• How to Decipher the Next of Kin After a Family Member Passes

  • After the loss of a loved one, you may have difficult questions, such as who the proper next of kin may be.

    Families can be thrown into turmoil when someone passes away, especially when a person has few living relatives. The next of kin has the legal ability to authorize cremations and other estate and financial arrangements after their passing. The next of kin must make other legal decisions, like registering a loved one’s death. Understanding the steps following the death of a loved one shouldn’t be a struggle if the person who passed has already made their wishes clear with cremation pre planning, but what happens when you have to determine the next of kin among grieving family members?

    What’s the Order of the Next of Kin?

    Although it can vary from state to state, generally, the immediate next of kin is a person’s spouse or an adult child over the age of 18. If a person doesn’t have a spouse or children, it goes down the line to the closest living relatives of the person who has passed in the subsequent order:

    • Parents
    • Siblings
    • Grandparents
    • Aunts and uncles
    • The personal representative of the decedent’s estate, as outlined in their last will and testament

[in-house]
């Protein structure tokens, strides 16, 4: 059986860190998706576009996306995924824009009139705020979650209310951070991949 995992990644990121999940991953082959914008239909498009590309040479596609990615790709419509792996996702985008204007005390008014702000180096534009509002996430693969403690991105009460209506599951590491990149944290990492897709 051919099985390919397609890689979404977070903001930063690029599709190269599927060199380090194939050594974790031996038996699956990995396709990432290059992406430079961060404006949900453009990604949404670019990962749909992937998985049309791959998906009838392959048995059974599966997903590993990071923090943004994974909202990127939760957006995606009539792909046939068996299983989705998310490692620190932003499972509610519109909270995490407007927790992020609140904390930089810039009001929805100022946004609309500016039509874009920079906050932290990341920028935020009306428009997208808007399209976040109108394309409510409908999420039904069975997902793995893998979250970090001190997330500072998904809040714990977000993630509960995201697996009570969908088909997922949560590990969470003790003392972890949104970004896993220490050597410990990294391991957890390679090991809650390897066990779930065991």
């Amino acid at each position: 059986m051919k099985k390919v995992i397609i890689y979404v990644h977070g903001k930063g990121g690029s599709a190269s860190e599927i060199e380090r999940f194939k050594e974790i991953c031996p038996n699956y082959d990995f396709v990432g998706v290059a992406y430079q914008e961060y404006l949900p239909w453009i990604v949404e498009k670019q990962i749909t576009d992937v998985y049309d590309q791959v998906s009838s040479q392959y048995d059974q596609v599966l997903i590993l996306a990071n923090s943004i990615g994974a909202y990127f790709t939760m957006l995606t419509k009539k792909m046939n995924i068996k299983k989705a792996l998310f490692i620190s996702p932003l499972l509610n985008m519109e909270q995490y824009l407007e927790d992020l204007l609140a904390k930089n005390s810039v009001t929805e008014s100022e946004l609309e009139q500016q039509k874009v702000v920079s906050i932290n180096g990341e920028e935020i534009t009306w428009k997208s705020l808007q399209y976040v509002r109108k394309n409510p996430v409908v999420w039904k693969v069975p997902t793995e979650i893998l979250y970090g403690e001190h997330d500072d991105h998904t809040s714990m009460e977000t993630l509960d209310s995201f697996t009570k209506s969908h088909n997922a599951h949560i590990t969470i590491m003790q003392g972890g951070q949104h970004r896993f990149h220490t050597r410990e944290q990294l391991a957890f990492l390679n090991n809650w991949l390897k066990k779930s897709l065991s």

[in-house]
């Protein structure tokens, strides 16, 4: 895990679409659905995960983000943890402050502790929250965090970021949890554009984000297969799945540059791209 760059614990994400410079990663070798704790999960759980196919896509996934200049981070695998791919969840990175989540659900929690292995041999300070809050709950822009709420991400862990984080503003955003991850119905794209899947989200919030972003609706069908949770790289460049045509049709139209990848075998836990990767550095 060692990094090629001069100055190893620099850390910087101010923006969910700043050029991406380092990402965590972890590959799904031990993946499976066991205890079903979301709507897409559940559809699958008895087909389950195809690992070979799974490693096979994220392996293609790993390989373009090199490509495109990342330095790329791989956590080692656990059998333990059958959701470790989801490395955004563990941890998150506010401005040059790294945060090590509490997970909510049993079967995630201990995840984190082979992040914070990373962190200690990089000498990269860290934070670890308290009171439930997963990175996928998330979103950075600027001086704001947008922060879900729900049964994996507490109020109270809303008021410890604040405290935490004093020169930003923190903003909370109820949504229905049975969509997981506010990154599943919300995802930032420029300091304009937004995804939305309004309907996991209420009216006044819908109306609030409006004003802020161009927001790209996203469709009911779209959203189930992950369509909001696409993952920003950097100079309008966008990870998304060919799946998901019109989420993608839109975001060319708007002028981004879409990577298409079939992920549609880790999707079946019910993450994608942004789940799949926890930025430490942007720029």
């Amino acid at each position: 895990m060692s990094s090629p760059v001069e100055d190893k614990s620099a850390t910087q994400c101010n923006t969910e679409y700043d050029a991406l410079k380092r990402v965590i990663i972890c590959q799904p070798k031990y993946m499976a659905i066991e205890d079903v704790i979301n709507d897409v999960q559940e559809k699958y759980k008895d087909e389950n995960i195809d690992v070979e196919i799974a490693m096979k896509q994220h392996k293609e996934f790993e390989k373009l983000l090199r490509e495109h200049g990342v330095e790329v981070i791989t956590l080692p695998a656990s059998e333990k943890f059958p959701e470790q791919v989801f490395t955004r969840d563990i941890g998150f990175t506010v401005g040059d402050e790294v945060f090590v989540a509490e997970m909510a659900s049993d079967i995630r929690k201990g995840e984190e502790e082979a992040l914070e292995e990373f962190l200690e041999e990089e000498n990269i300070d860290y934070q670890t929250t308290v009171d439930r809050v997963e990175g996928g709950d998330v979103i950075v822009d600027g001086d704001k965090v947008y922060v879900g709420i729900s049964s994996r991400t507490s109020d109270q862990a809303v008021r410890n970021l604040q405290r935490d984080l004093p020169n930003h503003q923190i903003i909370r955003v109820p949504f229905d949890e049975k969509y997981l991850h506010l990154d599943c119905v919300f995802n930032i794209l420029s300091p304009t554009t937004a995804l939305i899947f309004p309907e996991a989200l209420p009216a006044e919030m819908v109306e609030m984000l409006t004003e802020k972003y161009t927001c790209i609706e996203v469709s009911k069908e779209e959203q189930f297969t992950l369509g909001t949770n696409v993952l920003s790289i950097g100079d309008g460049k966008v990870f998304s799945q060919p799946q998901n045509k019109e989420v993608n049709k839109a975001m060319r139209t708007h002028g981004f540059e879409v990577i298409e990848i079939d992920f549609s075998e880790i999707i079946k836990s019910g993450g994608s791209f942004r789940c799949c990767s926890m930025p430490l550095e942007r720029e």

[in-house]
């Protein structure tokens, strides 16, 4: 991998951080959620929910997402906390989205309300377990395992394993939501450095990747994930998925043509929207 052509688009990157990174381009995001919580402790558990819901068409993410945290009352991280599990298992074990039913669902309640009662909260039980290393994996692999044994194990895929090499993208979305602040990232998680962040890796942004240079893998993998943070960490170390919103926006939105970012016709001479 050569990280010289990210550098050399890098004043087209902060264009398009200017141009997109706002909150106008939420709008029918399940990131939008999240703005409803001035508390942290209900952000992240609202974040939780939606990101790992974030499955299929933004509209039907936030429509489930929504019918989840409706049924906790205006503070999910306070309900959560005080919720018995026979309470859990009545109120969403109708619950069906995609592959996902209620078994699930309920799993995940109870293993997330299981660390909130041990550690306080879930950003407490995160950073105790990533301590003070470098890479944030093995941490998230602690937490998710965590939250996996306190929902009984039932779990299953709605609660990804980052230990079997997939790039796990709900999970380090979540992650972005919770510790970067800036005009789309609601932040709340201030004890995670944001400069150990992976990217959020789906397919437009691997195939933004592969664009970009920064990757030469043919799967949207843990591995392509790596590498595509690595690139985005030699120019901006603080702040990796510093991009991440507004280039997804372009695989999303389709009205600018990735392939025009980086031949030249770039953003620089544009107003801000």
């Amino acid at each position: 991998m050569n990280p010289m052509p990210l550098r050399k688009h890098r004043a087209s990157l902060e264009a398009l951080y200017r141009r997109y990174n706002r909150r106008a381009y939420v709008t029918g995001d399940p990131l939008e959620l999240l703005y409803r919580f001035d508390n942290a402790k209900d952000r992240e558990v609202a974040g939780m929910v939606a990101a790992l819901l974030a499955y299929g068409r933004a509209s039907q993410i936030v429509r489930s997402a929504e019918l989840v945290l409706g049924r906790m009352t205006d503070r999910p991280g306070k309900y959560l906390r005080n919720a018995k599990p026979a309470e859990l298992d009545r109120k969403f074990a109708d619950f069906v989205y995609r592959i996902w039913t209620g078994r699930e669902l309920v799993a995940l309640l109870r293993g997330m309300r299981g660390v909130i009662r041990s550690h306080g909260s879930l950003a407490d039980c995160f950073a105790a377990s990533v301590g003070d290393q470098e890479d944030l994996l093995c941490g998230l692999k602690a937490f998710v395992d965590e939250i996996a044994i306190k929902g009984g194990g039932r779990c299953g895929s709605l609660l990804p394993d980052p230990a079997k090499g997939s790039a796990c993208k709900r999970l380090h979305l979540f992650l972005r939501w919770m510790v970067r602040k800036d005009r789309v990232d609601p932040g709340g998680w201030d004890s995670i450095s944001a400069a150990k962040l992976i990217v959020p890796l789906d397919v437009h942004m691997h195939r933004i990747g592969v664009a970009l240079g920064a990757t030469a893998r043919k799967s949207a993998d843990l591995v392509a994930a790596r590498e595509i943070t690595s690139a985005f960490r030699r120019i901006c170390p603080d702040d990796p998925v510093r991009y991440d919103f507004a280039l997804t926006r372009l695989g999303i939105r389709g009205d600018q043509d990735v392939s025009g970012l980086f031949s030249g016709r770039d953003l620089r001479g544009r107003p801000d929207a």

• A person appointed by the probate court as the personal representative of the estate
    • A public health officer

    What Happens if the Next of Kin Doesn’t Live in the Area?

    Even if a person’s next of kin is not located in the area where they passed away, their next of kin can still fill out and sign all necessary cremation authorization forms and take care of arrangements via phone, email or online. When there is an immediate need for cremation services, you can contact a local crematory to make arrangements no matter where you’re located. This is also common if they need to arrange cremation services for veterans that may have moved to another state.

    How a Crematory can Help

    As stated above, paperwork can be completed or signed online. Once the crematory has the information and authorization they need, they will secure all required permits for cremation services, transport the decedent, and contact the Social Security Administration on behalf of the family. They will also obtain copies of the death certificate for the family. A crematory will provide a container for the remains, which can be shipped so the next of kin can plan a proper memorial service, spread the person’s remains in a special place or keep them close within the family.

    Contact Florida Family Cremations to Learn More about Cremation In Clearwater

    If someone close has passed or you need help understanding who the proper next of kin is for a loved one, our experienced and compassionate team of professionals at Florida Family Cremations can help. To find out more about the services we offer, call us today at 727-223-5911. We offer cremation services in Clearwater, Pinellas, Hillsborough, Pasco, and Manatee.